From Rocky and Reckless to Rewards

We all start businesses for many reasons: We are good at something; someone told us we are good at something or you had no other options. My steps from solopreneur to federal contractor were closer to the latter. The journey is rocky, reckless and only until recent, rewarding.
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We all start businesses for many reasons: We are good at something; someone told us we are good at something or you had no other options. My steps from solopreneur to federal contractor were closer to the latter. The journey is rocky, reckless and only until recent, rewarding. After 15 years in business, I was awarded my first seven-figure contract from the federal government in 2012. Now, before you cheer or congratulate me learn from my mistakes.

Federal contracting is inundated with what seems to be redundant paperwork and a laundry list of acronyms not found in Webster's Dictionary. Even if you think you are ready, you are not ready. The faint of heart would welcome a cubicle and coffee mug to the daunting task of bidding on a federal project. The competition is the least of your worries. They are in the same boat. Being the proud business owner I am, I treaded along with no guidance or assistance. I bumbled through the application with more requests for clarifications than questions on the original application.

Rule Number One: ASK FOR HELP

There are free and low-cost resources to help you. Services range from business development, government contracting, and financing. One resource that was very helpful was the Small Business Administration. Not only did I get help with government contracting, I was also able to acquire several socio-economic certifications including the 8(a). There is a new commodity in my company's portfolio...the SBA.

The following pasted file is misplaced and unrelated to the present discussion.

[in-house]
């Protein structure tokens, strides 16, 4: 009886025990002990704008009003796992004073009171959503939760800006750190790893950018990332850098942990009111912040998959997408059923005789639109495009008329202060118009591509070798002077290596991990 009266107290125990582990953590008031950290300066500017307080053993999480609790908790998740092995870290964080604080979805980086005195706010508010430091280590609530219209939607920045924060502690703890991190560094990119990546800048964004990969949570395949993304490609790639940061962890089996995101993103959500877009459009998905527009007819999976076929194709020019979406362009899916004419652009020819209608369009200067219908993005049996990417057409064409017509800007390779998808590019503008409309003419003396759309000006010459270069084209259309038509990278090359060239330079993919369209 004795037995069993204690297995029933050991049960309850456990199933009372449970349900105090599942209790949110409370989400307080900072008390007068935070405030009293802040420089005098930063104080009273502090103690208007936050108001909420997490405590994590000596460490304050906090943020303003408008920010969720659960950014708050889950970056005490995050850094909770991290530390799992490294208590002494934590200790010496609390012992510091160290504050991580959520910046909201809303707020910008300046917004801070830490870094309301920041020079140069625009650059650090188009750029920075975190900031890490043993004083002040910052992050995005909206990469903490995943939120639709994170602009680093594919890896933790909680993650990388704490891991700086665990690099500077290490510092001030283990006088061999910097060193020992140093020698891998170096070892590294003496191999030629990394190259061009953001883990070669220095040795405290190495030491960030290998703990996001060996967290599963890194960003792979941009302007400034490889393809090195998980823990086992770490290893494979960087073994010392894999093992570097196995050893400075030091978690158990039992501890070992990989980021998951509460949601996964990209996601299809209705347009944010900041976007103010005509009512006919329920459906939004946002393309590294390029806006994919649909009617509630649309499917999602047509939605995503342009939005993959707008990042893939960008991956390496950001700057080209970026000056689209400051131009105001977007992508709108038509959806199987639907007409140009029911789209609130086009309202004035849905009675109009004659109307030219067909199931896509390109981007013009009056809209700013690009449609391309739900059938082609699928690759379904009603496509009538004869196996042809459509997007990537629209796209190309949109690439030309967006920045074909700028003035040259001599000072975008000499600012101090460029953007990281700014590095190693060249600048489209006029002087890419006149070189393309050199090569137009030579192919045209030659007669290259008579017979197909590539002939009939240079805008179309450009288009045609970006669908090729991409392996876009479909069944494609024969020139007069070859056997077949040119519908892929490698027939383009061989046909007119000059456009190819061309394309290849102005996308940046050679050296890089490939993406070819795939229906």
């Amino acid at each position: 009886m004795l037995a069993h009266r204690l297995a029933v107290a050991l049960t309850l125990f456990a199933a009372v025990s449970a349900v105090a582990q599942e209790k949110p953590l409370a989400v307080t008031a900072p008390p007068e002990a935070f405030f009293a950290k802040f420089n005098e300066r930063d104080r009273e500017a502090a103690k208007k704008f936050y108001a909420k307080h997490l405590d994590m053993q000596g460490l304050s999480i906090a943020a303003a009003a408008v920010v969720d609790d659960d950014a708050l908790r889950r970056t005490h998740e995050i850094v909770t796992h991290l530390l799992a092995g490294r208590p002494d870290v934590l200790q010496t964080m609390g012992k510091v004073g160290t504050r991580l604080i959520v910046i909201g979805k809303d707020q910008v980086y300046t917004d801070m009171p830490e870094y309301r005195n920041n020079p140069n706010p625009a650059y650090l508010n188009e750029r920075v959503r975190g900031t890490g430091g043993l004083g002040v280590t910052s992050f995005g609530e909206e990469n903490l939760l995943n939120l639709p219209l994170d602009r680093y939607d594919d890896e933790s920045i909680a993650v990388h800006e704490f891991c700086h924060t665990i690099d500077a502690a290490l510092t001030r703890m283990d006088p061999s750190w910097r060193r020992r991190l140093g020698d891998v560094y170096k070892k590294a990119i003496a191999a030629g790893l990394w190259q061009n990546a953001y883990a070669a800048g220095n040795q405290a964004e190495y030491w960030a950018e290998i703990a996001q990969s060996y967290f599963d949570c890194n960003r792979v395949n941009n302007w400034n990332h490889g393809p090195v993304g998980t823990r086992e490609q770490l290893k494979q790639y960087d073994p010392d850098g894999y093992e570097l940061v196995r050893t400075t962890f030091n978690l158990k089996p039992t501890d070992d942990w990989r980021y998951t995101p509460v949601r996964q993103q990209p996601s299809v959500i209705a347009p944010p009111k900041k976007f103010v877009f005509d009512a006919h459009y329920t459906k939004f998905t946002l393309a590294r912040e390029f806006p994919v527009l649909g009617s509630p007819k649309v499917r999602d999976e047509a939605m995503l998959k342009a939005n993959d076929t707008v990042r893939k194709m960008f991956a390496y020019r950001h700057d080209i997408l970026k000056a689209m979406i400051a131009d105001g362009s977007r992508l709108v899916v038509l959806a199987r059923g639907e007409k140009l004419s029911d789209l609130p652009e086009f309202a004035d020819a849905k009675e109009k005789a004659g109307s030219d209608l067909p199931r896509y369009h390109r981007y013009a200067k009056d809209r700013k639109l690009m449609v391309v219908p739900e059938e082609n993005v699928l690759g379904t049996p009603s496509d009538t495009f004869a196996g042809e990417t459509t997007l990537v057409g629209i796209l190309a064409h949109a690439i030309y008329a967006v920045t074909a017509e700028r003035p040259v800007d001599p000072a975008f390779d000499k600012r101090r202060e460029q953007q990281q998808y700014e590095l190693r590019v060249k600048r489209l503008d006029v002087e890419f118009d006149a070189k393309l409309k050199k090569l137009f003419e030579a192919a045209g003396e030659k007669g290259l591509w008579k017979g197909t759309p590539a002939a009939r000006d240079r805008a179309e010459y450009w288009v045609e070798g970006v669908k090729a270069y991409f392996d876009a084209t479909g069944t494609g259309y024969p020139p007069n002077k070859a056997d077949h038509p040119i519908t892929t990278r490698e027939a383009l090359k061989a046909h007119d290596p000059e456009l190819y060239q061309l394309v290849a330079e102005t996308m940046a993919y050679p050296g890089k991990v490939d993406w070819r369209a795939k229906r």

With that I submitted the bid. Now, on paper I have promised I can do an insurmountable amount of work in an unrealistic amount of time for a bargain-basement-blue-plate-special-price. And at the end of the day pay employees, rent, and hopefully myself. Are you sweating? I was.

Rule Number Two: ASK FOR HELP (AGAIN)

Did you know that any business problem you are having there is someone else who's had it and survived? I welcomed enrollment in the Goldman Sachs 10,000 Small Business Program. The challenges of product, process, prospects and profitability were tackled head on. My prayers were answered. After graduating from the third cohort at Los Angeles City College, I was able to clearly define my services and help my client recognize my value. I ultimately negotiated a fair price for all parties and was awarded the contract.

Rule Number Three: Go Fishing

This is the part of the day where I close my eyes and picture everything I want for my business; our new office, multi-millions dollar contracts, and family vacations. With my eyes closed everything seems within reach. But, who can run a business with their eyes closed? Like the old Proverb, "give a man a fish and you feed him for a day. Teach a man to fish and you feed him for a lifetime," we need to constantly retool and rethink our business strategies. My business practices from 15 years ago were adolescent and no match for the US government. Tapping into the business resources available in most metropolises opens your eyes to the growth potential of your company. As you follow rules one and two to steadily grow your business, keep careful watch on not only the product or service you provide, but also creating an arsenal of resources and increase your growth exponentially. Be vigilant, ask questions, get help.

This blogger graduated from Goldman Sach's 10,000 Small Businesses program. The Goldman Sachs Foundation is a partner of the What Is Working: Small Businesses section.